Next thing we wanted to decide was the framework for the UI Kit. React seems like a straightforward choice as it has captured a good majority of the frontend market, but at the same time we didn’t wanna leave out Angular, Vue, Svelte or any other new kid on the block.
Therefore we decided to build our new SDKs in Web Components. A quick refresher, Web Components is a native browser specification allowing you to create reusable custom elements without using any third party framework.
Why Web Components ?
- Encapsulation - Shadow DOM offers DOM and style encapsulation. For an SDK product like ours, which goes into various codebases, this encapsulation prevents customers' styles from affecting ours and vice versa.
- Faster - DOM updates are very heavy, that is why React offers Virtual DOM to offer iterative updates. We also use our own Virtual DOM, but combing with Shadow DOM is even faster because styles are scoped. The browser can make assumptions about new changes to affect only one component and therefore it only needs to repaint that component.
- Third-party dependencies - The biggest apparent negative aspect of Web Components is you will miss out on a plethora of React libraries out there, anything we might need, we need to build on our own. THIS IS A POSITIVE. Maximum code ownership, zero third party dependencies.
- Cross Framework - Works with React, Angular, Vue, Svelte and everything else.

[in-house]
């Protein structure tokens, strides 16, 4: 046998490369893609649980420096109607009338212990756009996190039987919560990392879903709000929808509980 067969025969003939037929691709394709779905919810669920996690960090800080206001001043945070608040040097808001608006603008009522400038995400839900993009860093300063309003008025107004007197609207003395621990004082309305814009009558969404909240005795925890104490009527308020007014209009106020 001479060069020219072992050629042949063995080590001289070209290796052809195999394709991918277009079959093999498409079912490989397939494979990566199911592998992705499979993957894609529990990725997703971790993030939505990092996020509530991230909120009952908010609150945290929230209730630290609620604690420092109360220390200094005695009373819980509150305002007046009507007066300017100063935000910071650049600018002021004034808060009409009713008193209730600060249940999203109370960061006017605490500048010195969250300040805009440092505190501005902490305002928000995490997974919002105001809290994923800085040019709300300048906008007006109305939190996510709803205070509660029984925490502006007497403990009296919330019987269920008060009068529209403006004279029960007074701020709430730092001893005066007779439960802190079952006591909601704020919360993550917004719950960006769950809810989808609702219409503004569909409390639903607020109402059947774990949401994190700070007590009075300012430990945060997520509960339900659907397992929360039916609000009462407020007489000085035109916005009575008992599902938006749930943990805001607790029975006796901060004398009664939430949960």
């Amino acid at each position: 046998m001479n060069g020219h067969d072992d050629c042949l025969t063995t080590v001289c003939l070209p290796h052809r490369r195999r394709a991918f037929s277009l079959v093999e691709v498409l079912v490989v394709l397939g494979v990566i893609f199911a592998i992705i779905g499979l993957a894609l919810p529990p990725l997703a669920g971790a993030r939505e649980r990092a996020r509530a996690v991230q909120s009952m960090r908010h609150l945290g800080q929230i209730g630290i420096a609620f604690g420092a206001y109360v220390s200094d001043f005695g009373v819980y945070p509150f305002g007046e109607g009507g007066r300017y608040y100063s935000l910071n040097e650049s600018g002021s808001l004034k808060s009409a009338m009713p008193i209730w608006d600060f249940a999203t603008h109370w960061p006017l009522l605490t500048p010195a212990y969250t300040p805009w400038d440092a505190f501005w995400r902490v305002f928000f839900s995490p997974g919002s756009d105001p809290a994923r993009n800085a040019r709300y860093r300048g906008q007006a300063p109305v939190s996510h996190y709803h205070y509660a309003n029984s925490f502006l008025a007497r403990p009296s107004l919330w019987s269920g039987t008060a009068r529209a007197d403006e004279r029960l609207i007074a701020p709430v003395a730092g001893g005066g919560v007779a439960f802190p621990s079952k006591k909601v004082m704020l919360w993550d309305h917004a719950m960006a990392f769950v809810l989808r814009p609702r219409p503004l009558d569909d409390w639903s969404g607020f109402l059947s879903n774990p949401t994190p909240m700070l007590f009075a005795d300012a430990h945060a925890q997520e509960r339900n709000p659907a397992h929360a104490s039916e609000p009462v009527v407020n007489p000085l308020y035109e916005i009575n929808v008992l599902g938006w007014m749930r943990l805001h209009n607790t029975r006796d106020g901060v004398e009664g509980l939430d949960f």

- Smaller - Our UI Kit adds just 300KB (without gzipping) to your bundle size, including everything from the meeting UI, chat, polls, emojis, plugins, host controls etc. In comparison, the
react-domdependency alone takes 300KB.
Using a web components library in React and Angular requires some boilerplate “glue” code so we are also providing wrappers for these frameworks so that these components behave like native React and Angular components.
That means we are launching not one but three UI Kits.
- React UI Kit
- Angular UI Kit
- Web Components UI Kit for everything else
These SDKs are already at the Release Candidate stage and are planned for public release in the coming weeks. We are already migrating our existing customers to these new SDKs.
Please reach out to us for an early access.
If you couldn't keep track of the sheer number of new stuff we are announcing, here's the summary
- Core SDK - Low-level yet easy to use Video SDK.
- React Core SDK - React Hooks based low-level yet easy to use Video SDK.
- React UI Kit - React components to build real-time communication user interfaces.
- Angular UI Kit - Angular components to build real-time communication user interfaces.
- Web Components UI Kit - Web Components based framework independent kit to build real-time communication user interfaces.
We’ll also take the next few weeks to talk about how we built these new SDKs and the capabilities of these new SDKs in future blog posts.
Stay tuned for more updates.
If you haven’t heard about Dyte yet, head over to https://dyte.io to learn how we are revolutionizing live video calling through our SDKs and libraries and how you can get started quickly on your 10,000 free minutes which renew every month. If you have any questions, you can reach us at firstname.lastname@example.org or ask our developer community.